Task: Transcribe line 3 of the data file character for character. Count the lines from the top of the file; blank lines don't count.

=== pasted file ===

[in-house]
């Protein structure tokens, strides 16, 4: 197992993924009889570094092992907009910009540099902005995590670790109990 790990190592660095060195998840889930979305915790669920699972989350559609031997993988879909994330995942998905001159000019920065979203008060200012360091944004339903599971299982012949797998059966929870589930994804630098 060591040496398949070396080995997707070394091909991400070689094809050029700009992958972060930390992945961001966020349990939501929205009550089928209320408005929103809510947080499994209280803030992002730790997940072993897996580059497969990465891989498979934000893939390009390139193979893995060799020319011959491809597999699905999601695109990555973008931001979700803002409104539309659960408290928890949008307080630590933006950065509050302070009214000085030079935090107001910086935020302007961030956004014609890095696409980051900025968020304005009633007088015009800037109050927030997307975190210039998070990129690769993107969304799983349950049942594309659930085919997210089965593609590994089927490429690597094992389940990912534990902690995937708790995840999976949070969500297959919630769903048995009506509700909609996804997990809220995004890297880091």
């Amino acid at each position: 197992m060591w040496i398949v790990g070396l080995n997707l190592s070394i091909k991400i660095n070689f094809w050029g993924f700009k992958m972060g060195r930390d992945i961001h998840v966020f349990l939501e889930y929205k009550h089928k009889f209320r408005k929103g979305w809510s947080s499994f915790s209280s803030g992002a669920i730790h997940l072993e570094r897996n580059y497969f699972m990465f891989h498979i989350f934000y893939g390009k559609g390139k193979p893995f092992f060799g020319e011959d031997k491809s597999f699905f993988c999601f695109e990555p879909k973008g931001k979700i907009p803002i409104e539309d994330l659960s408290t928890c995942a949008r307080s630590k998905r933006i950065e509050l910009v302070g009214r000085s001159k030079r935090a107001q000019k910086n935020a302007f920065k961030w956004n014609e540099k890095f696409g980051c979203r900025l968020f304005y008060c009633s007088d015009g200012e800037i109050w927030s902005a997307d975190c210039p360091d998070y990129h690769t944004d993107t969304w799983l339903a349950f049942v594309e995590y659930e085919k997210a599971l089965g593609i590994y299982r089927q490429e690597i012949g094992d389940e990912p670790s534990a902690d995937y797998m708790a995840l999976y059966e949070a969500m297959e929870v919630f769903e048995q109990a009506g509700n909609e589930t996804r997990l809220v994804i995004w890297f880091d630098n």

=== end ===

């Amino acid at each position: 197992m060591w040496i398949v790990g070396l080995n997707l190592s070394i091909k991400i660095n070689f094809w050029g993924f700009k992958m972060g060195r930390d992945i961001h998840v966020f349990l939501e889930y929205k009550h089928k009889f209320r408005k929103g979305w809510s947080s499994f915790s209280s803030g992002a669920i730790h997940l072993e570094r897996n580059y497969f699972m990465f891989h498979i989350f934000y893939g390009k559609g390139k193979p893995f092992f060799g020319e011959d031997k491809s597999f699905f993988c999601f695109e990555p879909k973008g931001k979700i907009p803002i409104e539309d994330l659960s408290t928890c995942a949008r307080s630590k998905r933006i950065e509050l910009v302070g009214r000085s001159k030079r935090a107001q000019k910086n935020a302007f920065k961030w956004n014609e540099k890095f696409g980051c979203r900025l968020f304005y008060c009633s007088d015009g200012e800037i109050w927030s902005a997307d975190c210039p360091d998070y990129h690769t944004d993107t969304w799983l339903a349950f049942v594309e995590y659930e085919k997210a599971l089965g593609i590994y299982r089927q490429e690597i012949g094992d389940e990912p670790s534990a902690d995937y797998m708790a995840l999976y059966e949070a969500m297959e929870v919630f769903e048995q109990a009506g509700n909609e589930t996804r997990l809220v994804i995004w890297f880091d630098n």